Khuddaka Nikaya (Minor Collection)[edit]

Dhammapada[edit]
Main article: Dhammapada
  • As rain breaks through an ill-thatched house, passion will break through an unreflecting mind.
  • Can there be joy and laughter When always the world is ablaze? Enshrouded in darkness Should you not seek a light?
To cease from evil, to do good, and to purify the mind yourself, this is the teaching of all the Buddhas.
  • No one saves us but ourselves,
    No one can and no one may.
    We ourselves must walk the path
    Buddhas merely teach the way.
    By ourselves is evil done,
    By ourselves we pain endure,
    By ourselves we cease from wrong,
    By ourselves become we pure.
    • Ch. 165, as translated in The Dharma, or The Religion of Enlightenment; An Exposition of Buddhism (1896) by Paul Carus; variants for some years have included "We ourselves must walk the path but Buddhas clearly show the way", but this is not yet located in any of the original publications of Carus.
  • Conquer anger with love, evil with good, meanness with generosity, and lies with truth.
    • Verse 223
  • To cease from evil, to do good, and to purify the mind yourself, this is the teaching of all the Buddhas.
    • Ch. 183
Sutta Nipata (Suttas falling down)[edit]
The seers of old ... had no cattle, no gold, no wealth. They had study as their wealth and grain. They guarded the holy life as their treasure.

The Group of Discourses, K. R. Norman, trans. (Oxford: 2001)

  • That bhikkhu who has cut off passion in its entirety, like one picking a lotus, both flower and stalk, leaves this shore and the far shore as a snake leaves its old worn-out skin.
That bhikkhu who has cut off craving in its entirety, like one drying up a fast-flowing stream, leaves this shore and the far shore as a snake leaves its old worn-out skin.
  • § 2-3
  • Leaving behind son and wife, and father and mother, and wealth and grain, and relatives, and sensual pleasures to the limit, one should wander solitary as a rhinoceros horn.
'This is an attachment; here there is little happiness, and little satisfaction; here there is very much misery; this is a hook.' Knowing this, a thoughtful man should wander solitary as a rhinoceros horn.
Having torn one's fetters asunder, like a fish breaking a net in the water, not returning, like a fire not going back to what is already burned, one should wander solitary as a rhinoceros horn.
  • § 60-62
  • The brahman Kasibhāradvāja addressed the Blessed One with a verse.
'You say you are a ploughman, but we do not see your ploughing. Being asked, tell us about your ploughing, so that we may know your ploughing.'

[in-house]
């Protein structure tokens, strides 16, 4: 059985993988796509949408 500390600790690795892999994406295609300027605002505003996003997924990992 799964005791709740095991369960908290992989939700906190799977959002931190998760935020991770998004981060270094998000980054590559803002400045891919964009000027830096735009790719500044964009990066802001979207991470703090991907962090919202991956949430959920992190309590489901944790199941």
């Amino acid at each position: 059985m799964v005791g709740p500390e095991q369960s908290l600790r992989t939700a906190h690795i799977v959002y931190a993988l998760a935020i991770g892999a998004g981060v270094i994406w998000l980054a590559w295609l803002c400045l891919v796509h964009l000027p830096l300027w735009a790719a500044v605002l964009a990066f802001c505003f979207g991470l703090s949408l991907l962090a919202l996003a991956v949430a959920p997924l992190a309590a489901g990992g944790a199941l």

'Faith is the seed, penance is the rain, wisdom is my yoke and plough; modesty is the pole, mind is the yoke-tie, mindfulness is my ploughshare and goad. ...
Thus is this ploughing of mine ploughed. It has the death-free as its fruit. Having ploughed this ploughing one is freed from all misery.
  • § 75-80
  • Not by birth does one become an outcaste, not by birth does one become a brahman. By one's action one becomes an outcaste, by one's action one becomes a brahman.
    • § 136
  • Faith is the best wealth for a man in this world. Righteousness when well practised brings happiness. Truth is the sweetest of flavours. They say the life of one living by wisdom is the best.
    • § 182
  • Joined together with bones and sinews, having a plastering of skin and flesh, covered with hide, the body is not seen as it really is—full of intestines, full of stomach, of the lump of the liver, of bladder, of heart, of lungs, of kidneys and of spleen, of mucus, of saliva, and of sweat, and of lymph, of blood, of synovial fluid, of bile, and of fat, ... and its hollow head is filled with brain. A fool, overwhelmed by ignorance, thinks of it as beautiful, but when it lies dead, swollen up and discoloured, cast away in a cemetery, relatives have no regard for it. Dogs devour it, and jackals, and wolves and worms. Crows and vultures devour it, and whatever other living creatures there are. The bhikkhu possessing knowledge here, having heard the Buddha's word, indeed understands it, for he sees the body as it really is.
    • § 194-202
  • The seers of old had fully restrained selves, and were austere. Having abandoned the five strands of sensual pleasures, they practiced their own welfare. The brahmans had no cattle, no gold, no wealth. They had study as their wealth and grain. They guarded the holy life as their treasure.
    • § 284-285
Sutta 3.2. Padhana Sutta[edit]
As translated from the Pali by Thanissaro Bhikkhu (1999) Full text online,
  • Sensual passions are your first enemy.
Your second is called Discontent.
Your third is Hunger & Thirst.
Your fourth is called Craving.
Fifth is Sloth & Drowsiness.
Sixth is called Terror.
Your seventh is Uncertainty.
Hypocrisy & Stubbornness, your eighth.